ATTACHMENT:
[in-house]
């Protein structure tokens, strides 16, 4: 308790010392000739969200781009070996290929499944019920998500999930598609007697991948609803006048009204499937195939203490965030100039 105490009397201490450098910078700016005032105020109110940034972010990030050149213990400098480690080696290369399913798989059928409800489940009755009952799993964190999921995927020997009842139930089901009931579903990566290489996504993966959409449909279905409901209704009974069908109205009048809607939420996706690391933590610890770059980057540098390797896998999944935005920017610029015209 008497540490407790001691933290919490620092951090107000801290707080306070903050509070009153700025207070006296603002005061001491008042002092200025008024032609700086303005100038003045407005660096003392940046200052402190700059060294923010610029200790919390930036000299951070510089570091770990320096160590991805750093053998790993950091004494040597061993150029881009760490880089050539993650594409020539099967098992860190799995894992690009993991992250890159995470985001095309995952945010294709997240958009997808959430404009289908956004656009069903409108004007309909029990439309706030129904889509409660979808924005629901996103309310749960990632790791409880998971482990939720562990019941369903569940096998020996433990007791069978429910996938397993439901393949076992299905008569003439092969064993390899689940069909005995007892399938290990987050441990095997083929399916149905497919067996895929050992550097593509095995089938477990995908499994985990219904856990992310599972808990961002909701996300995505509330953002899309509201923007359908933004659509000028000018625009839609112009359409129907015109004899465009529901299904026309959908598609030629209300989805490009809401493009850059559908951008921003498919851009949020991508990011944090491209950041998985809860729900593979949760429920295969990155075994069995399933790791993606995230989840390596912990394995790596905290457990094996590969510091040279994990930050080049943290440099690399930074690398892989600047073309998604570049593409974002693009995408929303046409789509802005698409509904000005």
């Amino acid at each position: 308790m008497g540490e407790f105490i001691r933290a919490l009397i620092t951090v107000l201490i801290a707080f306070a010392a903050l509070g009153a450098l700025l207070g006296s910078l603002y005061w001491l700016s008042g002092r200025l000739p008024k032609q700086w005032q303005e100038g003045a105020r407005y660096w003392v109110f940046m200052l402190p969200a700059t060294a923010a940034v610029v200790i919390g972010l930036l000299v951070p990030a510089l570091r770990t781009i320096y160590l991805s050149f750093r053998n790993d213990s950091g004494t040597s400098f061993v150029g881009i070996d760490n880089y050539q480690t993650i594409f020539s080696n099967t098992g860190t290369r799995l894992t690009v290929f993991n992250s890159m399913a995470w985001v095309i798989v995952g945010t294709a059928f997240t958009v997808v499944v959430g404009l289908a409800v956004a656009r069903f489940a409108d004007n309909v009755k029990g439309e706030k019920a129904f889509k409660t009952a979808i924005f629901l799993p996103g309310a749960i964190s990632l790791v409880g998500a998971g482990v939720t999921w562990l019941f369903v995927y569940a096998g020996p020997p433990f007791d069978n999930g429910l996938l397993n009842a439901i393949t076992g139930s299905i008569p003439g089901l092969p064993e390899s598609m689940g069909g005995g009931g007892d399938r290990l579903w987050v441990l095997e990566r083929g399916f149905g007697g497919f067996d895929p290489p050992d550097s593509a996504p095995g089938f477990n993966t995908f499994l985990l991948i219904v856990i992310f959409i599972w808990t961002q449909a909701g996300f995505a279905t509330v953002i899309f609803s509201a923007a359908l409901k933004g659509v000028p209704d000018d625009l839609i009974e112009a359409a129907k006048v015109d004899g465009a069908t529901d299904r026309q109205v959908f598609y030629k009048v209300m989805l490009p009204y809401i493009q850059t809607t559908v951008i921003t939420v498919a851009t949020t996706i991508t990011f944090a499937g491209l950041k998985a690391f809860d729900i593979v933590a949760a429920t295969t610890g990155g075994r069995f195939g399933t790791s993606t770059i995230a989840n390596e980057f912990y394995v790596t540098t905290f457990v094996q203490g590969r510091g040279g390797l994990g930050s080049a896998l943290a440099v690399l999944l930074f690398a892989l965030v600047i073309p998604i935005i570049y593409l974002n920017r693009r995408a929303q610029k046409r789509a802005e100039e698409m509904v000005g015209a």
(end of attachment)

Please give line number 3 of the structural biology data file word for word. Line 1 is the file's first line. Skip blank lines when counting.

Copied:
């Amino acid at each position: 308790m008497g540490e407790f105490i001691r933290a919490l009397i620092t951090v107000l201490i801290a707080f306070a010392a903050l509070g009153a450098l700025l207070g006296s910078l603002y005061w001491l700016s008042g002092r200025l000739p008024k032609q700086w005032q303005e100038g003045a105020r407005y660096w003392v109110f940046m200052l402190p969200a700059t060294a923010a940034v610029v200790i919390g972010l930036l000299v951070p990030a510089l570091r770990t781009i320096y160590l991805s050149f750093r053998n790993d213990s950091g004494t040597s400098f061993v150029g881009i070996d760490n880089y050539q480690t993650i594409f020539s080696n099967t098992g860190t290369r799995l894992t690009v290929f993991n992250s890159m399913a995470w985001v095309i798989v995952g945010t294709a059928f997240t958009v997808v499944v959430g404009l289908a409800v956004a656009r069903f489940a409108d004007n309909v009755k029990g439309e706030k019920a129904f889509k409660t009952a979808i924005f629901l799993p996103g309310a749960i964190s990632l790791v409880g998500a998971g482990v939720t999921w562990l019941f369903v995927y569940a096998g020996p020997p433990f007791d069978n999930g429910l996938l397993n009842a439901i393949t076992g139930s299905i008569p003439g089901l092969p064993e390899s598609m689940g069909g005995g009931g007892d399938r290990l579903w987050v441990l095997e990566r083929g399916f149905g007697g497919f067996d895929p290489p050992d550097s593509a996504p095995g089938f477990n993966t995908f499994l985990l991948i219904v856990i992310f959409i599972w808990t961002q449909a909701g996300f995505a279905t509330v953002i899309f609803s509201a923007a359908l409901k933004g659509v000028p209704d000018d625009l839609i009974e112009a359409a129907k006048v015109d004899g465009a069908t529901d299904r026309q109205v959908f598609y030629k009048v209300m989805l490009p009204y809401i493009q850059t809607t559908v951008i921003t939420v498919a851009t949020t996706i991508t990011f944090a499937g491209l950041k998985a690391f809860d729900i593979v933590a949760a429920t295969t610890g990155g075994r069995f195939g399933t790791s993606t770059i995230a989840n390596e980057f912990y394995v790596t540098t905290f457990v094996q203490g590969r510091g040279g390797l994990g930050s080049a896998l943290a440099v690399l999944l930074f690398a892989l965030v600047i073309p998604i935005i570049y593409l974002n920017r693009r995408a929303q610029k046409r789509a802005e100039e698409m509904v000005g015209a």